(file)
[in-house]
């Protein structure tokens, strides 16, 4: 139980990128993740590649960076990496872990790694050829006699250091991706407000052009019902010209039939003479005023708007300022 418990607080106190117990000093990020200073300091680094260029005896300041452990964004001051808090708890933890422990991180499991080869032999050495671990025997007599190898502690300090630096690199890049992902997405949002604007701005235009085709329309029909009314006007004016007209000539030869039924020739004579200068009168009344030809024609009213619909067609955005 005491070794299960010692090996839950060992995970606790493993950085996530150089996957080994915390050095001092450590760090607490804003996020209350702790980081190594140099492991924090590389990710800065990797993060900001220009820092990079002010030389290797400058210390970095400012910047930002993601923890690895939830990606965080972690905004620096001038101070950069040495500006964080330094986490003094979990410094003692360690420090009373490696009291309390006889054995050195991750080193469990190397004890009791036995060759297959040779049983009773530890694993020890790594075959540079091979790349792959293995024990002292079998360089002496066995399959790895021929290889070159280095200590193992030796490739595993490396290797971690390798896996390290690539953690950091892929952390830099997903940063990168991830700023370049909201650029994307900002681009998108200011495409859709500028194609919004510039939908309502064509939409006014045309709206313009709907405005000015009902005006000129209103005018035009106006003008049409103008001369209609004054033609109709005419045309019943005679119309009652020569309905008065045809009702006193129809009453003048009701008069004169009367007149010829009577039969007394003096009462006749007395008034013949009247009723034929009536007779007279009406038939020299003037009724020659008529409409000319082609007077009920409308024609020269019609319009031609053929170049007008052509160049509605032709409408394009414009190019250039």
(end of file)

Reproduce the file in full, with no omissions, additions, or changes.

[in-house]
């Protein structure tokens, strides 16, 4: 139980990128993740590649960076990496872990790694050829006699250091991706407000052009019902010209039939003479005023708007300022 418990607080106190117990000093990020200073300091680094260029005896300041452990964004001051808090708890933890422990991180499991080869032999050495671990025997007599190898502690300090630096690199890049992902997405949002604007701005235009085709329309029909009314006007004016007209000539030869039924020739004579200068009168009344030809024609009213619909067609955005 005491070794299960010692090996839950060992995970606790493993950085996530150089996957080994915390050095001092450590760090607490804003996020209350702790980081190594140099492991924090590389990710800065990797993060900001220009820092990079002010030389290797400058210390970095400012910047930002993601923890690895939830990606965080972690905004620096001038101070950069040495500006964080330094986490003094979990410094003692360690420090009373490696009291309390006889054995050195991750080193469990190397004890009791036995060759297959040779049983009773530890694993020890790594075959540079091979790349792959293995024990002292079998360089002496066995399959790895021929290889070159280095200590193992030796490739595993490396290797971690390798896996390290690539953690950091892929952390830099997903940063990168991830700023370049909201650029994307900002681009998108200011495409859709500028194609919004510039939908309502064509939409006014045309709206313009709907405005000015009902005006000129209103005018035009106006003008049409103008001369209609004054033609109709005419045309019943005679119309009652020569309905008065045809009702006193129809009453003048009701008069004169009367007149010829009577039969007394003096009462006749007395008034013949009247009723034929009536007779007279009406038939020299003037009724020659008529409409000319082609007077009920409308024609020269019609319009031609053929170049007008052509160049509605032709409408394009414009190019250039």